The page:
Equifax has taken down a webpage that offered credit report assistance, a spokesperson told Gizmodo.
An independent security analyst found part of the company's website was under the control of attackers trying to install fraudulent, malware-infected Adobe Flash updates, the website Ars Technica reported. Abrams determined that when those updates were clicked, adware would infect a visitor's computer.
Abrams, who says he encountered the spyware three times on Wednesday, posted a video warning people what to look out for.
A day after the suspected hack, multiple outlets are reporting that the malicious pop up has disappeared from Equifax's website.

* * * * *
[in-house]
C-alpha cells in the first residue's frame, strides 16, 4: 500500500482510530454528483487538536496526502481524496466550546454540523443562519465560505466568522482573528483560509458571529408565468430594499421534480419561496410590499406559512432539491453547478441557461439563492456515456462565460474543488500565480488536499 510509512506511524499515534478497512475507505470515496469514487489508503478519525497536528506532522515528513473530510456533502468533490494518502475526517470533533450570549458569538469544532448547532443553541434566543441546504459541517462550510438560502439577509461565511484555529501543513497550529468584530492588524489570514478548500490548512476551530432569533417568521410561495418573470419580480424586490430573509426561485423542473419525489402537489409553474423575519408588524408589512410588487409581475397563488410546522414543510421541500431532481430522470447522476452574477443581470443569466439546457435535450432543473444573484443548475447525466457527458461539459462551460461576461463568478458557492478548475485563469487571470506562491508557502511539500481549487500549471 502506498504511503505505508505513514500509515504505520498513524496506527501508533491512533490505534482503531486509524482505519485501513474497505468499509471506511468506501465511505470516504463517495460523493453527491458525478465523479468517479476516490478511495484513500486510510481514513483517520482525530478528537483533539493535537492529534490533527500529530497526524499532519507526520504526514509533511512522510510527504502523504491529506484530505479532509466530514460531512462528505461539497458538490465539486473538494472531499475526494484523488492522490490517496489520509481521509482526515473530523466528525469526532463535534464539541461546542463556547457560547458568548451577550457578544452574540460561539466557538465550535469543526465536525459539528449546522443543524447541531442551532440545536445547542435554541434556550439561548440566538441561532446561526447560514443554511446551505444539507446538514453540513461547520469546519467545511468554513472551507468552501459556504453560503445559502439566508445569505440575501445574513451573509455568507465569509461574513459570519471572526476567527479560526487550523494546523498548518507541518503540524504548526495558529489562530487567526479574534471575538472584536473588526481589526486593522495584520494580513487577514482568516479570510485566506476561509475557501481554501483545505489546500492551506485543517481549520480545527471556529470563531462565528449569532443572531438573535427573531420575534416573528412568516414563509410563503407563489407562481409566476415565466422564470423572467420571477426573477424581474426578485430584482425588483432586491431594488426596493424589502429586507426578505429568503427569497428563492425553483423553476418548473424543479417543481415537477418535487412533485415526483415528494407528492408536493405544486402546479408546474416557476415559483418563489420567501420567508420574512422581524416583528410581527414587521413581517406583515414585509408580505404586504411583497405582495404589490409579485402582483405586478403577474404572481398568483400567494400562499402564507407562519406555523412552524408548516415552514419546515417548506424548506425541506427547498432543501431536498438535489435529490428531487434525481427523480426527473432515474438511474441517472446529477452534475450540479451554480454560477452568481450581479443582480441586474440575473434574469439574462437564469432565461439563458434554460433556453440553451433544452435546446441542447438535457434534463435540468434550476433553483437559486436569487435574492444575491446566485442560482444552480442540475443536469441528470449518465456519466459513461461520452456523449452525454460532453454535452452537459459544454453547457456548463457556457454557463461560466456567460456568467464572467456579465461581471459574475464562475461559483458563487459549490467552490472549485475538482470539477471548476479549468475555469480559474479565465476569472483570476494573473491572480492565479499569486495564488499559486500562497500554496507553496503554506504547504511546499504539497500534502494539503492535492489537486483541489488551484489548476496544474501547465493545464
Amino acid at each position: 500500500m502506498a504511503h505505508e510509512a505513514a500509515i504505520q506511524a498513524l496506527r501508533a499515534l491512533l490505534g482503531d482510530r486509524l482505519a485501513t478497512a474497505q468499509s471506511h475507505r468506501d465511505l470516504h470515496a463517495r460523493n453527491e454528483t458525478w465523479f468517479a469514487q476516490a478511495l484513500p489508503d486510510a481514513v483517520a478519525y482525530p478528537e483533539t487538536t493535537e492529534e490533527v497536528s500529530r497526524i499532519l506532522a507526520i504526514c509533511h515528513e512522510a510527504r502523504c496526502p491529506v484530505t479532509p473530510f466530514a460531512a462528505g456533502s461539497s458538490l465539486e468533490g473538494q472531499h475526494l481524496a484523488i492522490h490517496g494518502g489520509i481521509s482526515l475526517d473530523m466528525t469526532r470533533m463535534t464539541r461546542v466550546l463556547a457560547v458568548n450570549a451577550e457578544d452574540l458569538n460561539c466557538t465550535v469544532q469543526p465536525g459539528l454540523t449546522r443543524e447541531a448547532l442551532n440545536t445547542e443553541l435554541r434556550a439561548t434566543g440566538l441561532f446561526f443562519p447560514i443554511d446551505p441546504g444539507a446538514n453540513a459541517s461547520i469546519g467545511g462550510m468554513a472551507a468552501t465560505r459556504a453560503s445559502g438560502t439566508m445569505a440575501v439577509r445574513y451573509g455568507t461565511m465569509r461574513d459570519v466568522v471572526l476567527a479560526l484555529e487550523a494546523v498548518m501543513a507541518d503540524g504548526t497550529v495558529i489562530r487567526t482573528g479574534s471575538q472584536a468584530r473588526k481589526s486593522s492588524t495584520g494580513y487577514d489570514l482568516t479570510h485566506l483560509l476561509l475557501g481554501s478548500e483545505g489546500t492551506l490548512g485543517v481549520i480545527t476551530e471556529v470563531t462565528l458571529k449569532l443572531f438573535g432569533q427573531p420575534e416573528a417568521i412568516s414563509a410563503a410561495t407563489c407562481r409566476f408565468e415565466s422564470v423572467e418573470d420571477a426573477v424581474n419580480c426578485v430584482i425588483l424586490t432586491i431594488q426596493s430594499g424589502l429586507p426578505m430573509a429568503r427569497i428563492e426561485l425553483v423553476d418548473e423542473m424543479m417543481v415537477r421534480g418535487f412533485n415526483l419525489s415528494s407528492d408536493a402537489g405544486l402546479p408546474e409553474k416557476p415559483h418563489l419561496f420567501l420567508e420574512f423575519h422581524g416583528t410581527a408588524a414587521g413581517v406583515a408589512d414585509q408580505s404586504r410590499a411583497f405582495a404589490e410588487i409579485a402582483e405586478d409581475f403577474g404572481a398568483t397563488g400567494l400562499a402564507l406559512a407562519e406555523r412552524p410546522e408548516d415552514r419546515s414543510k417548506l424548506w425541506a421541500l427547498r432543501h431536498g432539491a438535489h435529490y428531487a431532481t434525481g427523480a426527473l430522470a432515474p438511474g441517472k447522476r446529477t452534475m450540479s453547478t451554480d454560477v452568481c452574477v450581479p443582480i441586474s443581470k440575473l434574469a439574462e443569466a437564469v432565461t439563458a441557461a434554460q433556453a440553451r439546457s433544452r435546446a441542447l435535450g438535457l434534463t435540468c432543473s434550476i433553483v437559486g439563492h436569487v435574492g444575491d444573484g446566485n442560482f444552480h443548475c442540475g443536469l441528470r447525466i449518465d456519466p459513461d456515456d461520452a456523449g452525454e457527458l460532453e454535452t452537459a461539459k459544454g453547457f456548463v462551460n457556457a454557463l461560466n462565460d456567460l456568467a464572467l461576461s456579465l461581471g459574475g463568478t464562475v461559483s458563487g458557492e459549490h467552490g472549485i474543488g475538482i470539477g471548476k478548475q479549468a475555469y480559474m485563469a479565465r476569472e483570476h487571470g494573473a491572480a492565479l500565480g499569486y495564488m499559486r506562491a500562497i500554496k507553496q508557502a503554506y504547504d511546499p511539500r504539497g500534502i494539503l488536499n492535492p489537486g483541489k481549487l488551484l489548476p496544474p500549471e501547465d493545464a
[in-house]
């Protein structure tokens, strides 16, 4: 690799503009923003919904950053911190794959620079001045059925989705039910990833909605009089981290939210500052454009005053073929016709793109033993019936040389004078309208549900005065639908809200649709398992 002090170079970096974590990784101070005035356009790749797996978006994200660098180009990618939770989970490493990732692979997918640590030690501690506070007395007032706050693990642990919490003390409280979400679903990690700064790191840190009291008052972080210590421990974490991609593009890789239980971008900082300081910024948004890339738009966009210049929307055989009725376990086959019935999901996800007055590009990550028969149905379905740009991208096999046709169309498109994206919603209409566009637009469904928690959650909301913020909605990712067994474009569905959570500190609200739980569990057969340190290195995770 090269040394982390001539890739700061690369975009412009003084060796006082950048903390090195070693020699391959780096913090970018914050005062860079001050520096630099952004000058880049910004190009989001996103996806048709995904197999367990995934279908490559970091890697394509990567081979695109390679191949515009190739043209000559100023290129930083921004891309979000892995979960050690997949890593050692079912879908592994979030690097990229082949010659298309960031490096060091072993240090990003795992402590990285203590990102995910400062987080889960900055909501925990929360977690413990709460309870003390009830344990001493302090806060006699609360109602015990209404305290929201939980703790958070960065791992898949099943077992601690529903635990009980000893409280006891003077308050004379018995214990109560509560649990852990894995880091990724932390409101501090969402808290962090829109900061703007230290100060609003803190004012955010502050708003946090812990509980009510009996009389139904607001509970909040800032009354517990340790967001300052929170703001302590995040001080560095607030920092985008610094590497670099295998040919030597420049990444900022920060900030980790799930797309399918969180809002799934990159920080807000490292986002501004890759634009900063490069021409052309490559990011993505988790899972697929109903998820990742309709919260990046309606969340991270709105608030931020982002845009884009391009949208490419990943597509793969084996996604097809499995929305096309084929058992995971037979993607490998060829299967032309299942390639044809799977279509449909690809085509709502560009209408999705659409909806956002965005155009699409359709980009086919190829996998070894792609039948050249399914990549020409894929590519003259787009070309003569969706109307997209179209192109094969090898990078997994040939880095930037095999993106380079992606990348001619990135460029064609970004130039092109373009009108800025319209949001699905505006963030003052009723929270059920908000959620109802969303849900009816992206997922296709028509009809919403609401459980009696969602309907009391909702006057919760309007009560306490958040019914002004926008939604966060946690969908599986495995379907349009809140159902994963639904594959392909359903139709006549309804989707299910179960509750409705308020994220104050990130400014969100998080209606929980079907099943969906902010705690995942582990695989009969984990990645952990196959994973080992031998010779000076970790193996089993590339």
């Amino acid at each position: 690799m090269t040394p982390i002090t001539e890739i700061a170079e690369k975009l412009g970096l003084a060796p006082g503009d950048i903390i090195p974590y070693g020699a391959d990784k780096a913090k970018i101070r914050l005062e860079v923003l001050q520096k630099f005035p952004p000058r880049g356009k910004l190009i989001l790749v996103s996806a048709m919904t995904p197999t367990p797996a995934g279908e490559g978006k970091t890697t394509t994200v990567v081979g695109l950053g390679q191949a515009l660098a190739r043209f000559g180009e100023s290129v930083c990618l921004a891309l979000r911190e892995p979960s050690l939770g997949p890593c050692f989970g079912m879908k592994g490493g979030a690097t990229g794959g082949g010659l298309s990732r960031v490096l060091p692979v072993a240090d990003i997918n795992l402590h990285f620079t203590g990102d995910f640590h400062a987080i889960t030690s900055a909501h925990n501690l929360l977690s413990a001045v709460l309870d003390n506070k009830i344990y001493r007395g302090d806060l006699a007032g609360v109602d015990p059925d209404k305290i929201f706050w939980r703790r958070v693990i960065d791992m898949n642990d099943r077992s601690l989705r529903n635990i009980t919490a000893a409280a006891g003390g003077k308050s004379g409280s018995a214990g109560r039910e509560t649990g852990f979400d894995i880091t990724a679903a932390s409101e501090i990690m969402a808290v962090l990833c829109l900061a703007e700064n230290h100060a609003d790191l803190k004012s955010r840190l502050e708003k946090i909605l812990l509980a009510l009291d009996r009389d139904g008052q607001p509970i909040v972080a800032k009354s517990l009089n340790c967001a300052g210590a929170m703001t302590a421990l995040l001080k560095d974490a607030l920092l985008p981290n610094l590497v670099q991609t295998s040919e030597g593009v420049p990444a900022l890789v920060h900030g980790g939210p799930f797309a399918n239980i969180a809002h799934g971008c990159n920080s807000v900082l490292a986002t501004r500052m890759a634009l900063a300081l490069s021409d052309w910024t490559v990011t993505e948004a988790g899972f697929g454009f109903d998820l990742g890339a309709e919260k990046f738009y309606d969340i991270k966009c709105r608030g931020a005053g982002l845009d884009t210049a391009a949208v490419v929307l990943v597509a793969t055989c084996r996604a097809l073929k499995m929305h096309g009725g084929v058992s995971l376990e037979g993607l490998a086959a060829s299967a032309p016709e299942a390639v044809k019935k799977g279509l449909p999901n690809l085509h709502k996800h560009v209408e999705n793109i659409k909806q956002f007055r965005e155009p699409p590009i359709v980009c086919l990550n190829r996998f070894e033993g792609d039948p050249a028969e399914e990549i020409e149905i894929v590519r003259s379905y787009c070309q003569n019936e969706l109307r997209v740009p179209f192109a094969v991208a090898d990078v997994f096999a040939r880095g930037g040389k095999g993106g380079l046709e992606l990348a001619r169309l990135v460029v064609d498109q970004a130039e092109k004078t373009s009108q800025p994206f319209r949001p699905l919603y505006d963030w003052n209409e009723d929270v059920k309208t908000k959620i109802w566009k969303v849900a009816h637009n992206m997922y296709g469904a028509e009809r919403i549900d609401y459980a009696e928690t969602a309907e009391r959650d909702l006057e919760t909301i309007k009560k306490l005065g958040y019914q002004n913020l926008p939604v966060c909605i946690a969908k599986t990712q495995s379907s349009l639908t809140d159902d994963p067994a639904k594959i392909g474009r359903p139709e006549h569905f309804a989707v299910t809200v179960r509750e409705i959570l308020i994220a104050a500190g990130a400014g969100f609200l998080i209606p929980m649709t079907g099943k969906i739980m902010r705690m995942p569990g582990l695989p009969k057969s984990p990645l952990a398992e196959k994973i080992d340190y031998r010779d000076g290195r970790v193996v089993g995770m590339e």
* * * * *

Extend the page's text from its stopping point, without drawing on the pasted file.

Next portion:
Equifax said it discovered the breach on July 29, and believe the unauthorized access occurred from mid-May through July.
The embattled company remains under heavy scrutiny after waiting almost four months to publicly announce that they had been hacked. The latest claims reveal that after one of the largest data breaches ever, Equifax still may not have learned its lesson about providing proper security for its customers.
U.S. Sen. Elizabeth Warren, D-Massachusetts, continued to press Equifax officials Thursday to provide additional details on what led to the company's recent security breach and how it has responded to the hack, which exposed more than 143 million Americans' personal information.